Contemporary dance can be difficult to understand, or even define, because it’s rooted in experimentation. It’s versatile, conceptual, and often unpredictable, but what’s certain is it requires incredible dancing skill. Whether you’re mesmerized by these performances or feel something between uninspired and confused, the value of contemporary dance lies in its creative freedom; boundaries are pushed and blurred to create live works of art on stage.
“Contemporary dance is a different approach to performance, to ourselves, and to the logic of how we look at things. It breaks the hierarchy of traditional art,” explains Omar Rajeh, who in 2002 founded Maqamat Dance Theatre with the aim of developing the contemporary dance scene in Lebanon. Maqamat’s flagship event is the annual Beirut International Platform of Dance (BIPOD), which for 13 years has been attracting top international talent in contemporary dance to the country.
This year’s edition of BIPOD was held from April 13 to 29, mostly at Citerne Beirut, a custom-built temporary performance space at the end of Mar Mikhael. Creative Co-director of BIPOD Mia Habis explains that the space is “not a theater where people just see a performance and leave. It’s a vision of what performing arts can be, with specific values like diversity and openness. It’s a space that’s alive, where people meet, debate, think, and see new things.”
There were, indeed, lots of new things to see this year. The rich program included not only performances, but also, presentations, workshops and exhibitions. Dance troupes from Germany, Switzerland, Spain, Sweden, the Netherlands and the UK performed, and there was a special German focus with companies and choreographers that had been influenced by and developed through the German scene, including Helena Waldmann, Lutz Forster, Dance On Ensemble and Franko Schmidt.
BIPOD is also a platform for local and regional talent to choreograph and dance on the same stage as internationally renowned groups. A highlight this year included celebrated Lebanese visual artist Rabih Mroue’s “Water Between Three Hands” – his first directorial work with dancers. The festival also included the sixth edition of Moultaqa Leymoun, a dance platform within BIPOD that aims to showcase and promote the work of Arab and Iranian talent, and understand dance within the regional cultural and social environment. It included full length works, as well as presentations by choreographers and dancers from Lebanon, Tunisia, Egypt, Jordan, Palestine, Syria, and Iran.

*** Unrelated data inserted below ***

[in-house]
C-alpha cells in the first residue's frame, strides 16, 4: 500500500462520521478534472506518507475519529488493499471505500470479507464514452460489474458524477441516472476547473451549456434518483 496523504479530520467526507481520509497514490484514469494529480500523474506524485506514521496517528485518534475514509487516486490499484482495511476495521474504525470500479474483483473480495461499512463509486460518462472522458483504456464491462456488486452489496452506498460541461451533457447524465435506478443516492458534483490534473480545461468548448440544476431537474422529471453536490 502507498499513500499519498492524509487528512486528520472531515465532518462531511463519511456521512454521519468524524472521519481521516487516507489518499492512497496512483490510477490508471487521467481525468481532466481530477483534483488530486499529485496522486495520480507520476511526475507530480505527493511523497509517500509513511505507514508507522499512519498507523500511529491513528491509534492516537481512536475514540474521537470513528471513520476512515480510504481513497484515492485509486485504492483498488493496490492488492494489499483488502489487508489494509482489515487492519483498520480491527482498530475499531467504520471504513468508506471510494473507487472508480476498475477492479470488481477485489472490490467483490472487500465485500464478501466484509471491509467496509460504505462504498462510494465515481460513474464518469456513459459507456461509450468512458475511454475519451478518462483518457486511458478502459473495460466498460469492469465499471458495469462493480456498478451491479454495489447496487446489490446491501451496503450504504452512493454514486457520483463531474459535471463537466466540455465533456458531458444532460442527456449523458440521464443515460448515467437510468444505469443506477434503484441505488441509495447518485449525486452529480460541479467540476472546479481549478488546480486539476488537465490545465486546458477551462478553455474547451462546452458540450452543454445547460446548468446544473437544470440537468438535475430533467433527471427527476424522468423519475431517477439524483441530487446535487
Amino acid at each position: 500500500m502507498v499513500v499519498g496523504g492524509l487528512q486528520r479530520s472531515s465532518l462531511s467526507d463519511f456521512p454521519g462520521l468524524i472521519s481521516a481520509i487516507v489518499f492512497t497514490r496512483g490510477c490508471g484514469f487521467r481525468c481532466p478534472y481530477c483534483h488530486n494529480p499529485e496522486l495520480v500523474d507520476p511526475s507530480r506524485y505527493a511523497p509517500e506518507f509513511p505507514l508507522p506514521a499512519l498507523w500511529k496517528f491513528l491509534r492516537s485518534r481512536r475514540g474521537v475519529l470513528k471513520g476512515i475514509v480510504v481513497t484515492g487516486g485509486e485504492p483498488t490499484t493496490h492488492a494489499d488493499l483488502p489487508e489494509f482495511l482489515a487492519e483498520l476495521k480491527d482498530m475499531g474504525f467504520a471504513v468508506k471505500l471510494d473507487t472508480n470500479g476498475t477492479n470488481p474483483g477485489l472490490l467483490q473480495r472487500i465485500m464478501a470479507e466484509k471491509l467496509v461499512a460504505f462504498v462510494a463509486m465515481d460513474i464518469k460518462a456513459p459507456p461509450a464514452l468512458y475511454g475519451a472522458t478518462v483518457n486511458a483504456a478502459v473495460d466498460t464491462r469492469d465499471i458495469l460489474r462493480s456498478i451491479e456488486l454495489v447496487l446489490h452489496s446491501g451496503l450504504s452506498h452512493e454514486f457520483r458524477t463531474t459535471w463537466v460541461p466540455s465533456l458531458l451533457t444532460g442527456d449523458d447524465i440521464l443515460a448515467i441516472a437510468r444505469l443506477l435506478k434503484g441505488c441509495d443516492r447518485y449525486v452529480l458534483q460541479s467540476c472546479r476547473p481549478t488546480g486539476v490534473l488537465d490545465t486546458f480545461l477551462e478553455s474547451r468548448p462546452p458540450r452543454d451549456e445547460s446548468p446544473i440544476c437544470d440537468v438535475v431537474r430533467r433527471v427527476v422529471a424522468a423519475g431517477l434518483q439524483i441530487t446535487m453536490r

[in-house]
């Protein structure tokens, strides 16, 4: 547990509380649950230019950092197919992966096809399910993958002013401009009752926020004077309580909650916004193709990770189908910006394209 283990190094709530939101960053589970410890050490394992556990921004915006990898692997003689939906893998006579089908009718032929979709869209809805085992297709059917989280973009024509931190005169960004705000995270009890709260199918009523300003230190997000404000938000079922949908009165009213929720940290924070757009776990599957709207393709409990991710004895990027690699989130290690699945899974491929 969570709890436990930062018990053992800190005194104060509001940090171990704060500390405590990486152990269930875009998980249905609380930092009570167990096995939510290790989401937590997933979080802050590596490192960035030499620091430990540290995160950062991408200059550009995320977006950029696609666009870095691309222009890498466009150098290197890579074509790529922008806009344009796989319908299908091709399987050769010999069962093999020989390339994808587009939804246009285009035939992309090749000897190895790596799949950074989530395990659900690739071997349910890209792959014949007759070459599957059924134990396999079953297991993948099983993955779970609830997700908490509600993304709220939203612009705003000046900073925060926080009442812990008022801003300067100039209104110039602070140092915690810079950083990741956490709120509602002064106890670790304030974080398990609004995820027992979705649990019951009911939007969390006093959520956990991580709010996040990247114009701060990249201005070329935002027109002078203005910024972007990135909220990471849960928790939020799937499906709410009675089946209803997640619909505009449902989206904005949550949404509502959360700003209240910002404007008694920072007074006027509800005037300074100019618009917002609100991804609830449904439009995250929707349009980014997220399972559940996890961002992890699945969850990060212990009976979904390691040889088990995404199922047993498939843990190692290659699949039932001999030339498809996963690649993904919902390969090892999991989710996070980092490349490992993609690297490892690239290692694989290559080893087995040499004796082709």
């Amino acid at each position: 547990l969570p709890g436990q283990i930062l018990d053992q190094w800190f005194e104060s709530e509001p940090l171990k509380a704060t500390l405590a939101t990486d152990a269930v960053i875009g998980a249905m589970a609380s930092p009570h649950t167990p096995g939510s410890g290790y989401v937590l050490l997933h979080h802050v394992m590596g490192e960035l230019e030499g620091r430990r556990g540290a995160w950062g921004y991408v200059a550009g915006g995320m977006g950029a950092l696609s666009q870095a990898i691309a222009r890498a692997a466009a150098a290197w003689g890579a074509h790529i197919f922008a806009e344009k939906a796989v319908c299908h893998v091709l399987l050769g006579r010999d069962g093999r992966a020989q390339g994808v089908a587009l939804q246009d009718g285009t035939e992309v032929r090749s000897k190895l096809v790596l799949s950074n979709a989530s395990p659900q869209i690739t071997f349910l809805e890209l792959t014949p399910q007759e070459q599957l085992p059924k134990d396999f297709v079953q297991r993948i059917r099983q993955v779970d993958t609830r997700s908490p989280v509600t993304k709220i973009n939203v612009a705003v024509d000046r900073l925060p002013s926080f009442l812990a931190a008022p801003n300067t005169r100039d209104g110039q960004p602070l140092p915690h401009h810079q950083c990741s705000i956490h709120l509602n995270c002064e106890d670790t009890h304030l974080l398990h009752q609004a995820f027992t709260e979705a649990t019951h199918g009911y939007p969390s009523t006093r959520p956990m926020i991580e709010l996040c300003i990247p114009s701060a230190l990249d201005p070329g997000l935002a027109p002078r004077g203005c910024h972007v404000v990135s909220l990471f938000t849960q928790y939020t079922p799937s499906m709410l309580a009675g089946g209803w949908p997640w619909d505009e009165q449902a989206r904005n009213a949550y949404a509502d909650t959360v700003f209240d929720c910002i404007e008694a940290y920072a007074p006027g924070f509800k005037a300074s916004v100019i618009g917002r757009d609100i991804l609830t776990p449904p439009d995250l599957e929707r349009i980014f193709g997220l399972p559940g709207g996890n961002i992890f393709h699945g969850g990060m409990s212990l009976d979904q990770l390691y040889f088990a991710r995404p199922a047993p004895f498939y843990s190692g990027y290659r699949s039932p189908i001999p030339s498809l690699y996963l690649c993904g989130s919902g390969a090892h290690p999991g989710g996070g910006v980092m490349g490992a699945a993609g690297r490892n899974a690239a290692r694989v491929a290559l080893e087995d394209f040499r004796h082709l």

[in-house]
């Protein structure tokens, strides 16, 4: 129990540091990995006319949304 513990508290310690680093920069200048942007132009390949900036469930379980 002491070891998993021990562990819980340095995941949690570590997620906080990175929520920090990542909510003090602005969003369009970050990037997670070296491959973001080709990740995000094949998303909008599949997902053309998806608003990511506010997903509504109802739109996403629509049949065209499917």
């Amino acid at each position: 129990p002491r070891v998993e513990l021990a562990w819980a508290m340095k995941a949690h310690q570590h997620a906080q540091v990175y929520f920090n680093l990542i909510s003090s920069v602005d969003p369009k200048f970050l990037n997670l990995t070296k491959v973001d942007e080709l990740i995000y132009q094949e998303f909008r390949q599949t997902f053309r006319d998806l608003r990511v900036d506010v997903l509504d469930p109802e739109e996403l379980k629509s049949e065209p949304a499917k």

The organizers admit audience members may not have liked every performance, but the artistic program was diversified with various permutations of contemporary dance for all kinds of audiences to enjoy, and filled with works that were relevant and high-quality. A large number of the performances were new, with some choreographers, like Jan Martens, even choosing BIPOD to debut their works for the first time outside their home countries. “We can’t separate ourselves from the world. This is extremely important. We want to be part of the progress that’s happening globally, and to see and interact with new thoughts,” says Rajeh.
Some of the performances were highly interactive, such as Helena Waldmann’s “Good Passports Bad Passports,” which required 22 volunteers to form a human wall onstage, and Sina Saberi’s “Damnoosh,” which featured a tea ritual for the whole audience.
The closing of the festival on April 29 was marked with the reveal of a mesmerizing photo-series by renowned Lebanese photographer Gilbert Hage, who had been photographing all the dancers against a black backdrop throughout the festival. The beautiful project will be published as a book. This year, BIPOD also honored Abdel-Halim Caracalla, founder of Caracalla Dance Company, with a life-time achievement award for his key contributions to Lebanon’s dance scene.
Ultimately, BIPOD is not just about dance. “BIPOD is a human experience. It’s not shows,” says Rajeh. Habis adds that, “Of course it’s an artistic form, like music or painting, and it’s important in itself, but even more importantly, contemporary dance, specifically, is related to our relationship to the body and our concerns today.”
With the turnout increasing every year, it’s clear the Lebanese are interested in seeing something different in their home city. Rajeh says the visiting artists also express how impressed they are with turnouts and are amazed by audiences’ focus, adding, “I think Lebanese audiences like [contemporary dance] and want to be part of it. It was nearly a full house every day. People want to be part of this new thinking.”